Searching for the Implicit Bias of Deep Learning
Speaker: Matus Telgarsky, University of Illinois, Urbana-Champaign
Location: 60 Fifth Avenue 7th Floor
Date: March 2, 2023, 3:30 p.m.
Host: Joan Bruna
What makes deep learning special --- why is it effective in so many settings where other models fail? This talk will present recent progress from three perspectives. The first result is approximation-theoretic: deep networks can easily represent phenomena that require exponentially-sized shallow networks, decision trees, and other classical models. Secondly, I will show that their statistical generalization ability --- namely, their ability to perform well on unseen testing data --- is correlated with their prediction margins, a classical notion of confidence. Finally, comprising the majority of the talk, I will discuss the interaction of the preceding two perspectives with optimization: specifically, how standard descent methods are implicitly biased towards models with good generalization. Here I will present two approaches: the strong implicit bias, which studies convergence to specific well-structured objects, and the weak implicit bias, which merely ensures certain good properties eventually hold, but has a more flexible proof technique.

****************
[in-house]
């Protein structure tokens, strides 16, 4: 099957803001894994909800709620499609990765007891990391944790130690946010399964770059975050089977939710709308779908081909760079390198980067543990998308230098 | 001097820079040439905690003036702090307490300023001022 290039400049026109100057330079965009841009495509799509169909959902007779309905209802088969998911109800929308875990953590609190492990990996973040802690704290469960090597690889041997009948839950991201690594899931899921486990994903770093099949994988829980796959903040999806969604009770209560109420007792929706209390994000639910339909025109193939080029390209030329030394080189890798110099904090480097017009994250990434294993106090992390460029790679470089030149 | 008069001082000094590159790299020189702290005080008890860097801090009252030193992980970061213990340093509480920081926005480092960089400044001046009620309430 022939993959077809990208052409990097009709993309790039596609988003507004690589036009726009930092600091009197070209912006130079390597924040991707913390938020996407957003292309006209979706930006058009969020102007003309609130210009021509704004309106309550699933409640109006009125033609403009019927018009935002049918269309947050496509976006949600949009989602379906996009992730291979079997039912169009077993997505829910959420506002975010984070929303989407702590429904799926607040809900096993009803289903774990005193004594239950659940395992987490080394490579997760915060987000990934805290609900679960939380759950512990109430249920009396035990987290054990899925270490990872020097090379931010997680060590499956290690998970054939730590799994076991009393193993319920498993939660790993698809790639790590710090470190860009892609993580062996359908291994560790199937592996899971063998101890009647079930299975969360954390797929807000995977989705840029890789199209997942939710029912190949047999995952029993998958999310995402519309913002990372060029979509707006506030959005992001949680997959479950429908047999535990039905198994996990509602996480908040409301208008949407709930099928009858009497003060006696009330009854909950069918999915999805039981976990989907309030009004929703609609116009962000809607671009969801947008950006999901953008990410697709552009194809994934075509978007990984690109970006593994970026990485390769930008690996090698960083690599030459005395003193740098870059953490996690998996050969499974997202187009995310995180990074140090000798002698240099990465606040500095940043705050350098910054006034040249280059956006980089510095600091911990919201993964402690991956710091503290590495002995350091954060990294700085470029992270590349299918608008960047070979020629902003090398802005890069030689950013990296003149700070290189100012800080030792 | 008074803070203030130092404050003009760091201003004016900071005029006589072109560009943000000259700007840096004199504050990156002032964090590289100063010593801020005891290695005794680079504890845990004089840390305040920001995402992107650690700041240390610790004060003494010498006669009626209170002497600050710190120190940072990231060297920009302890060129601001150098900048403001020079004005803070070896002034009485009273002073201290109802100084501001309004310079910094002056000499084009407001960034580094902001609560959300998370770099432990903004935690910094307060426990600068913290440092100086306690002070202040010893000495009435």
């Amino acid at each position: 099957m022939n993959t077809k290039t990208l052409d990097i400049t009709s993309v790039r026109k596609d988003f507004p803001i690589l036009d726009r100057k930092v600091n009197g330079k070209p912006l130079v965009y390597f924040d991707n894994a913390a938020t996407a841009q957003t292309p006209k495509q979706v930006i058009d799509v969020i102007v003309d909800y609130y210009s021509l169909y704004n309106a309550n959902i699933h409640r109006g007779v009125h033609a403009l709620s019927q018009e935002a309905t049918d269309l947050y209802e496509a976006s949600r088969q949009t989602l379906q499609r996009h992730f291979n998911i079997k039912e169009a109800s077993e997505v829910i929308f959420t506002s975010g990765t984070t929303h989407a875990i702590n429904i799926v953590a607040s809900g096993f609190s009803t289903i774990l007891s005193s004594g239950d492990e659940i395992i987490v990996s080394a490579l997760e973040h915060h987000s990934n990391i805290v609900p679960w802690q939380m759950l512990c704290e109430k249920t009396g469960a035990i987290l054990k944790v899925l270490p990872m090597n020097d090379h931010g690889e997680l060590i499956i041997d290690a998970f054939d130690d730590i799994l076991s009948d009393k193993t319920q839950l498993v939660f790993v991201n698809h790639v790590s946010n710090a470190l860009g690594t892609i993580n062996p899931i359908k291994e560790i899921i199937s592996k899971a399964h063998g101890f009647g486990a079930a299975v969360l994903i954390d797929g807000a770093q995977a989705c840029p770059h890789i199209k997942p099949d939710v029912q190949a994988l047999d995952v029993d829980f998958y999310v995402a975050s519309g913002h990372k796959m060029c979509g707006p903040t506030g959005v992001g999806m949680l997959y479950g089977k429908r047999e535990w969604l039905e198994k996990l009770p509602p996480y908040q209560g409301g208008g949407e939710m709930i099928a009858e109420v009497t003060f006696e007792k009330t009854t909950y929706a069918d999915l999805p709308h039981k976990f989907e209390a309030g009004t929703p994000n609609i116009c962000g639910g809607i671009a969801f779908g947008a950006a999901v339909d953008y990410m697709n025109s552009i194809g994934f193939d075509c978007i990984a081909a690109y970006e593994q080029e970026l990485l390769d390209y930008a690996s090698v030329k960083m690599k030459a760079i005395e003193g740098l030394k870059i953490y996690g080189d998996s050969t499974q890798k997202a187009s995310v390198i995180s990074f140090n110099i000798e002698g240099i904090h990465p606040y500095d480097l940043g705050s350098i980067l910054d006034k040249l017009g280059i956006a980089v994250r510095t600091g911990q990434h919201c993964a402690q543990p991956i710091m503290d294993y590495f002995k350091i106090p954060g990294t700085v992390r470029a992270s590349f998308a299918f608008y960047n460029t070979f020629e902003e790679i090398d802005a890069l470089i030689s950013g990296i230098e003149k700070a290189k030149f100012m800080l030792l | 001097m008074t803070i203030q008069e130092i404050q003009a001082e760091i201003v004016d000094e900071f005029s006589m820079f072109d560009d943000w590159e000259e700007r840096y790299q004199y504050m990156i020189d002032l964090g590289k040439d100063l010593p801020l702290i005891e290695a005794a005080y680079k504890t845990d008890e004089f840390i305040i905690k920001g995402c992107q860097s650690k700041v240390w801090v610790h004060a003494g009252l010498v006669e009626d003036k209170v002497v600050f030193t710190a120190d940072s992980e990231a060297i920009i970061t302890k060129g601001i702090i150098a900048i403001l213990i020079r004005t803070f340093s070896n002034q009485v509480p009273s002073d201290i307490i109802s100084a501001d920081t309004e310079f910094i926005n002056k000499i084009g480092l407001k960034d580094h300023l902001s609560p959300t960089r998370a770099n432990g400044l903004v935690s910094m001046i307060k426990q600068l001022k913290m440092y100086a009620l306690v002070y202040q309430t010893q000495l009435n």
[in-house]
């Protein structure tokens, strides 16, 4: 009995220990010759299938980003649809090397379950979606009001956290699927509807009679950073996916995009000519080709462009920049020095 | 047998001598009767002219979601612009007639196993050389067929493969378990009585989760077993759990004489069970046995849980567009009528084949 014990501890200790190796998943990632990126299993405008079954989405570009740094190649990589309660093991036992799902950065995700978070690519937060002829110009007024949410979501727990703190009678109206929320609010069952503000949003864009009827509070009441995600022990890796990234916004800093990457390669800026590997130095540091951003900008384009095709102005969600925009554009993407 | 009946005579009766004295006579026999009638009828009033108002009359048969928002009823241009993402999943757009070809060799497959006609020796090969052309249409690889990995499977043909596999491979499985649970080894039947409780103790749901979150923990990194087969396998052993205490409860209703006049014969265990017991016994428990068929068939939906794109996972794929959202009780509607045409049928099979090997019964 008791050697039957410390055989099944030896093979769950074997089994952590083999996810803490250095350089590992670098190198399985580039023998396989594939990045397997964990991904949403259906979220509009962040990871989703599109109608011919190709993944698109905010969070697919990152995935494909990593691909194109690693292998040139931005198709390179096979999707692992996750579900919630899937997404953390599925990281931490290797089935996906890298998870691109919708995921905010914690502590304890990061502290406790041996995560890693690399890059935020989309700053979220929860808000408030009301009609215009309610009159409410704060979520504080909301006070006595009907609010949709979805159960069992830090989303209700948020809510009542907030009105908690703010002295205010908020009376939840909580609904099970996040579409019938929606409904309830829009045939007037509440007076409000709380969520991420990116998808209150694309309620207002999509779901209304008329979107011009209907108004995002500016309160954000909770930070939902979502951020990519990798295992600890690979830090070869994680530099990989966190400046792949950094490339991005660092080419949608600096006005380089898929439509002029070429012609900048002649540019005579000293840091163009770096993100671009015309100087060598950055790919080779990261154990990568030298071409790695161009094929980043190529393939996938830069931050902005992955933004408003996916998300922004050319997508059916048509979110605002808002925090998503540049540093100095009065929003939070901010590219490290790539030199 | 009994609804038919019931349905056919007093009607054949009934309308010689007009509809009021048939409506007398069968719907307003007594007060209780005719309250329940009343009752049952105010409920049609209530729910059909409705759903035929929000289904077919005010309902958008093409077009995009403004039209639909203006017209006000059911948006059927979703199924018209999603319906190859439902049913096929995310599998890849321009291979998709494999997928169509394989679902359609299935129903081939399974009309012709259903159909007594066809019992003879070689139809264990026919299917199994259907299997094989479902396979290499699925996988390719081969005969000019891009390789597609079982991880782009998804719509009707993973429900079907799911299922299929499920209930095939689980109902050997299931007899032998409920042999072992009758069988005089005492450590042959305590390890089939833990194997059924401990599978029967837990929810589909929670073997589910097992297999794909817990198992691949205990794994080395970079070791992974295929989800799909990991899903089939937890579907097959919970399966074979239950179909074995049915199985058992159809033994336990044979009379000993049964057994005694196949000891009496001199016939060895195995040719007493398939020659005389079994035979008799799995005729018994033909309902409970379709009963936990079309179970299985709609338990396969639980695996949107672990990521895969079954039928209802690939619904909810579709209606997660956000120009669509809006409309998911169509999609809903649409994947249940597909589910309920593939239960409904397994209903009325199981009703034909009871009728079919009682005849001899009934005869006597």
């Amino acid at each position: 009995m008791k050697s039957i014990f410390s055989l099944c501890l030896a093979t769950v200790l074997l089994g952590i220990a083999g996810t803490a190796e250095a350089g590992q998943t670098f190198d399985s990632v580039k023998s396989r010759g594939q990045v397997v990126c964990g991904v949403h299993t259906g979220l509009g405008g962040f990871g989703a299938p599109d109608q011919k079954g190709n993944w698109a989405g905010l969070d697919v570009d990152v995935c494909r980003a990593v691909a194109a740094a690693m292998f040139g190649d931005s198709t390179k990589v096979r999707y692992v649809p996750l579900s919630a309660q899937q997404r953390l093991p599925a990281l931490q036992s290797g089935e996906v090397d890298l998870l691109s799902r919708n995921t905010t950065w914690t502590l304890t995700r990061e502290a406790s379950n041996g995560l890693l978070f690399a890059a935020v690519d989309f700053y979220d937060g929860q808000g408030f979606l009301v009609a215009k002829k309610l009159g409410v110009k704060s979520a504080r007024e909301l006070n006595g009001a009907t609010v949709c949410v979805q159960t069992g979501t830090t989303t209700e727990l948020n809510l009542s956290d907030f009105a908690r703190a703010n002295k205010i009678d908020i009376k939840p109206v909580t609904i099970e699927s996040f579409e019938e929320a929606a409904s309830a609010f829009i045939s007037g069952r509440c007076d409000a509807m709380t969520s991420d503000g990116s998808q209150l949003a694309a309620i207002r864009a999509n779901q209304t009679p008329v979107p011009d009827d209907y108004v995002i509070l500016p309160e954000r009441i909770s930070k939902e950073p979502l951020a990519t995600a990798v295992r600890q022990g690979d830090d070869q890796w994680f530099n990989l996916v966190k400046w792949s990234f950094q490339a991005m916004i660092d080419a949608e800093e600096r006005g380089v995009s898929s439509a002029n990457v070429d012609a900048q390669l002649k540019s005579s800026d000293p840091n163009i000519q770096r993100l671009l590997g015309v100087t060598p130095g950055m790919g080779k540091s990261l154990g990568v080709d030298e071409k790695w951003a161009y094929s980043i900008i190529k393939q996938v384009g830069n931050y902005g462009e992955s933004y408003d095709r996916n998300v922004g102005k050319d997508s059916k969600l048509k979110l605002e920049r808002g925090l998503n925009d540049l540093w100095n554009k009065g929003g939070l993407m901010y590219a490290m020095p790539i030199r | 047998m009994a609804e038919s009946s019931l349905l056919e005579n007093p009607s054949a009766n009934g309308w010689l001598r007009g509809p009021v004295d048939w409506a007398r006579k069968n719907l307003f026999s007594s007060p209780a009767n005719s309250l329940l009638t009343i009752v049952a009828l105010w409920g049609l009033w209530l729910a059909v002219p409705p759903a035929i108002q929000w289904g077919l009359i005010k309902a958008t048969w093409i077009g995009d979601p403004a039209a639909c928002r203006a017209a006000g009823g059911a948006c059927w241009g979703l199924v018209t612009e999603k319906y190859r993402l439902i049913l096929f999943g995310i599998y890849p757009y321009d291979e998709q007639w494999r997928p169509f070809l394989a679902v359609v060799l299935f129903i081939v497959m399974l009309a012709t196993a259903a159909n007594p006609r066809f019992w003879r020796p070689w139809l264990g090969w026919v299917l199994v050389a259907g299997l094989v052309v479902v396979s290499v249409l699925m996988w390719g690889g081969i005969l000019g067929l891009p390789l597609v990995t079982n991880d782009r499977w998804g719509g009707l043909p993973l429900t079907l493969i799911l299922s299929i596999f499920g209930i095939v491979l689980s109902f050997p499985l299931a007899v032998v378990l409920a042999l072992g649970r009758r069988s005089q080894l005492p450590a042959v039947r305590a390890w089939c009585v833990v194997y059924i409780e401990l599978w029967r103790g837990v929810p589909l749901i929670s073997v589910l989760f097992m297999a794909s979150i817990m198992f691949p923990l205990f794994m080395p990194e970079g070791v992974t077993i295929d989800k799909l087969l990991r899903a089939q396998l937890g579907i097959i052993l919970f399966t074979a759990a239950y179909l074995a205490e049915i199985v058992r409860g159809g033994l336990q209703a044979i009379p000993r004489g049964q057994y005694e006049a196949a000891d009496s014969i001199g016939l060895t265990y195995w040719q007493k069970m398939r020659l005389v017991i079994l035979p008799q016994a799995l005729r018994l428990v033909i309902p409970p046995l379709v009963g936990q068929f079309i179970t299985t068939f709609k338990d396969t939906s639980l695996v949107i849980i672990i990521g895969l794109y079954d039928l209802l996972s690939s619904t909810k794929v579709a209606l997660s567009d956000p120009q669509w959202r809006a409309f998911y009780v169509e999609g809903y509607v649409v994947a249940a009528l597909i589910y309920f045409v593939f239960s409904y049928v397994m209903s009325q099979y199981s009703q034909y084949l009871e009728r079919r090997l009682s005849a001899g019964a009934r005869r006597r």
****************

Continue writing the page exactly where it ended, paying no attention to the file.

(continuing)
Matus Telgarsky is an assistant professor at the University of Illinois, Urbana-Champaign, specializing in deep learning theory. He was fortunate to receive a PhD at UCSD under Sanjoy Dasgupta. Other highlights include: co-founding, in 2017, the Midwest ML Symposium (MMLS) with Po-Ling Loh; receiving a 2018 NSF CAREER award; and organizing two Simons Institute programs, one on deep learning theory (summer 2019), and one on generalization (fall 2024). Matus is very happy to be visiting NYC again, where he had undergraduate studies in Violin Performance at The Juilliard School.
In-person attendance only available to those with active NYU ID cards.